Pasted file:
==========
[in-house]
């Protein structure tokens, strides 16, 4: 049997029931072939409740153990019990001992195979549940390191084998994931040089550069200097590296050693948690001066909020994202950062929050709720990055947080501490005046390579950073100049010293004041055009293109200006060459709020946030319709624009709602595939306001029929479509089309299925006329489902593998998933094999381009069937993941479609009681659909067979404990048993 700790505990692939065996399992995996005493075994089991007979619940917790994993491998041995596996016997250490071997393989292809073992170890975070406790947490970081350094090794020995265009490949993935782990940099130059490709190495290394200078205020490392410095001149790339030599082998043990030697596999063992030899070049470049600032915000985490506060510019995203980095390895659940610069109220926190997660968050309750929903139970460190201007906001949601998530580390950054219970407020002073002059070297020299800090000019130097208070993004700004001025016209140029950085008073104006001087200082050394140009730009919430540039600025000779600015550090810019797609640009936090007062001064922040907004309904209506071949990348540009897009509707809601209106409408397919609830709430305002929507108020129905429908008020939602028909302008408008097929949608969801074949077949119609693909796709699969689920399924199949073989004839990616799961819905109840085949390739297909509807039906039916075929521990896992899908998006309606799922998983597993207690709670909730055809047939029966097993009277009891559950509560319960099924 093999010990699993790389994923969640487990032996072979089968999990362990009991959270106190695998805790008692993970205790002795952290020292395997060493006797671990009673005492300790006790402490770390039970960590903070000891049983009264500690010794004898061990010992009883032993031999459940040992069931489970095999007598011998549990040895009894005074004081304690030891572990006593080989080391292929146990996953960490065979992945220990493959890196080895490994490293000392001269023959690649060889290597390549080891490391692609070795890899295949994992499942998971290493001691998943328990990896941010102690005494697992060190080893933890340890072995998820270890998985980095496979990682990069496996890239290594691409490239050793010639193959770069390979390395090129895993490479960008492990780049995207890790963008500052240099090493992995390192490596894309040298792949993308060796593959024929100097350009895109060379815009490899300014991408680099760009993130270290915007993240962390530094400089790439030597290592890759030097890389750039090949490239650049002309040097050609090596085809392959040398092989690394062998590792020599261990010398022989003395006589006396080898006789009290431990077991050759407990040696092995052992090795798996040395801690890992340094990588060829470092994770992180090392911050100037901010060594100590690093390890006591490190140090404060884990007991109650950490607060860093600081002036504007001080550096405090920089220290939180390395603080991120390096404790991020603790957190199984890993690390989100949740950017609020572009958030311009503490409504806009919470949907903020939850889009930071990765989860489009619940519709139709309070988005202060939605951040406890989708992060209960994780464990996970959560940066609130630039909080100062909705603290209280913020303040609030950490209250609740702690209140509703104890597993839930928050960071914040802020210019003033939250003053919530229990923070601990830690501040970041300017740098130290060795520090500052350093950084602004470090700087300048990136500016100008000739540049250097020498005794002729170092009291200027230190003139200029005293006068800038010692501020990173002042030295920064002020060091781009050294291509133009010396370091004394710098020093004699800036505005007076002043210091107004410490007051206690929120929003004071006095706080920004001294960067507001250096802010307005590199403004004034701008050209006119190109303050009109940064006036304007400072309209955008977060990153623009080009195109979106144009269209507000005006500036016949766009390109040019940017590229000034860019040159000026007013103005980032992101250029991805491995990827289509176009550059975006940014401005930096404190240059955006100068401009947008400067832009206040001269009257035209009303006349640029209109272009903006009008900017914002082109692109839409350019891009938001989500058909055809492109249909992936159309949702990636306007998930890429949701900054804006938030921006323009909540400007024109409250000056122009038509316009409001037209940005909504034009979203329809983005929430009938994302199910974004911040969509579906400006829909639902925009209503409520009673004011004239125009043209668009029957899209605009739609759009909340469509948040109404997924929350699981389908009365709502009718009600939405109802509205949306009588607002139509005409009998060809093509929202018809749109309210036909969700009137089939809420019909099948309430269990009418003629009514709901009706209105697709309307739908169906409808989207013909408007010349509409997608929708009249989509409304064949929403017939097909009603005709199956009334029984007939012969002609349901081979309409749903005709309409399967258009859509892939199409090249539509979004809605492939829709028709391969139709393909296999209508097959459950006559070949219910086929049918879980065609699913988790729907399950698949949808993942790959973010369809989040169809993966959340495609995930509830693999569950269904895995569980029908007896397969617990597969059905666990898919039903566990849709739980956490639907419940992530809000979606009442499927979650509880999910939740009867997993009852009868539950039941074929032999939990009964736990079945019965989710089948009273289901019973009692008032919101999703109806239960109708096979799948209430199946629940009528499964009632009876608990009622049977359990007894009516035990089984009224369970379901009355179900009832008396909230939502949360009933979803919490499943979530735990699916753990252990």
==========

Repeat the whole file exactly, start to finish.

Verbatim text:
[in-house]
């Protein structure tokens, strides 16, 4: 049997029931072939409740153990019990001992195979549940390191084998994931040089550069200097590296050693948690001066909020994202950062929050709720990055947080501490005046390579950073100049010293004041055009293109200006060459709020946030319709624009709602595939306001029929479509089309299925006329489902593998998933094999381009069937993941479609009681659909067979404990048993 700790505990692939065996399992995996005493075994089991007979619940917790994993491998041995596996016997250490071997393989292809073992170890975070406790947490970081350094090794020995265009490949993935782990940099130059490709190495290394200078205020490392410095001149790339030599082998043990030697596999063992030899070049470049600032915000985490506060510019995203980095390895659940610069109220926190997660968050309750929903139970460190201007906001949601998530580390950054219970407020002073002059070297020299800090000019130097208070993004700004001025016209140029950085008073104006001087200082050394140009730009919430540039600025000779600015550090810019797609640009936090007062001064922040907004309904209506071949990348540009897009509707809601209106409408397919609830709430305002929507108020129905429908008020939602028909302008408008097929949608969801074949077949119609693909796709699969689920399924199949073989004839990616799961819905109840085949390739297909509807039906039916075929521990896992899908998006309606799922998983597993207690709670909730055809047939029966097993009277009891559950509560319960099924 093999010990699993790389994923969640487990032996072979089968999990362990009991959270106190695998805790008692993970205790002795952290020292395997060493006797671990009673005492300790006790402490770390039970960590903070000891049983009264500690010794004898061990010992009883032993031999459940040992069931489970095999007598011998549990040895009894005074004081304690030891572990006593080989080391292929146990996953960490065979992945220990493959890196080895490994490293000392001269023959690649060889290597390549080891490391692609070795890899295949994992499942998971290493001691998943328990990896941010102690005494697992060190080893933890340890072995998820270890998985980095496979990682990069496996890239290594691409490239050793010639193959770069390979390395090129895993490479960008492990780049995207890790963008500052240099090493992995390192490596894309040298792949993308060796593959024929100097350009895109060379815009490899300014991408680099760009993130270290915007993240962390530094400089790439030597290592890759030097890389750039090949490239650049002309040097050609090596085809392959040398092989690394062998590792020599261990010398022989003395006589006396080898006789009290431990077991050759407990040696092995052992090795798996040395801690890992340094990588060829470092994770992180090392911050100037901010060594100590690093390890006591490190140090404060884990007991109650950490607060860093600081002036504007001080550096405090920089220290939180390395603080991120390096404790991020603790957190199984890993690390989100949740950017609020572009958030311009503490409504806009919470949907903020939850889009930071990765989860489009619940519709139709309070988005202060939605951040406890989708992060209960994780464990996970959560940066609130630039909080100062909705603290209280913020303040609030950490209250609740702690209140509703104890597993839930928050960071914040802020210019003033939250003053919530229990923070601990830690501040970041300017740098130290060795520090500052350093950084602004470090700087300048990136500016100008000739540049250097020498005794002729170092009291200027230190003139200029005293006068800038010692501020990173002042030295920064002020060091781009050294291509133009010396370091004394710098020093004699800036505005007076002043210091107004410490007051206690929120929003004071006095706080920004001294960067507001250096802010307005590199403004004034701008050209006119190109303050009109940064006036304007400072309209955008977060990153623009080009195109979106144009269209507000005006500036016949766009390109040019940017590229000034860019040159000026007013103005980032992101250029991805491995990827289509176009550059975006940014401005930096404190240059955006100068401009947008400067832009206040001269009257035209009303006349640029209109272009903006009008900017914002082109692109839409350019891009938001989500058909055809492109249909992936159309949702990636306007998930890429949701900054804006938030921006323009909540400007024109409250000056122009038509316009409001037209940005909504034009979203329809983005929430009938994302199910974004911040969509579906400006829909639902925009209503409520009673004011004239125009043209668009029957899209605009739609759009909340469509948040109404997924929350699981389908009365709502009718009600939405109802509205949306009588607002139509005409009998060809093509929202018809749109309210036909969700009137089939809420019909099948309430269990009418003629009514709901009706209105697709309307739908169906409808989207013909408007010349509409997608929708009249989509409304064949929403017939097909009603005709199956009334029984007939012969002609349901081979309409749903005709309409399967258009859509892939199409090249539509979004809605492939829709028709391969139709393909296999209508097959459950006559070949219910086929049918879980065609699913988790729907399950698949949808993942790959973010369809989040169809993966959340495609995930509830693999569950269904895995569980029908007896397969617990597969059905666990898919039903566990849709739980956490639907419940992530809000979606009442499927979650509880999910939740009867997993009852009868539950039941074929032999939990009964736990079945019965989710089948009273289901019973009692008032919101999703109806239960109708096979799948209430199946629940009528499964009632009876608990009622049977359990007894009516035990089984009224369970379901009355179900009832008396909230939502949360009933979803919490499943979530735990699916753990252990």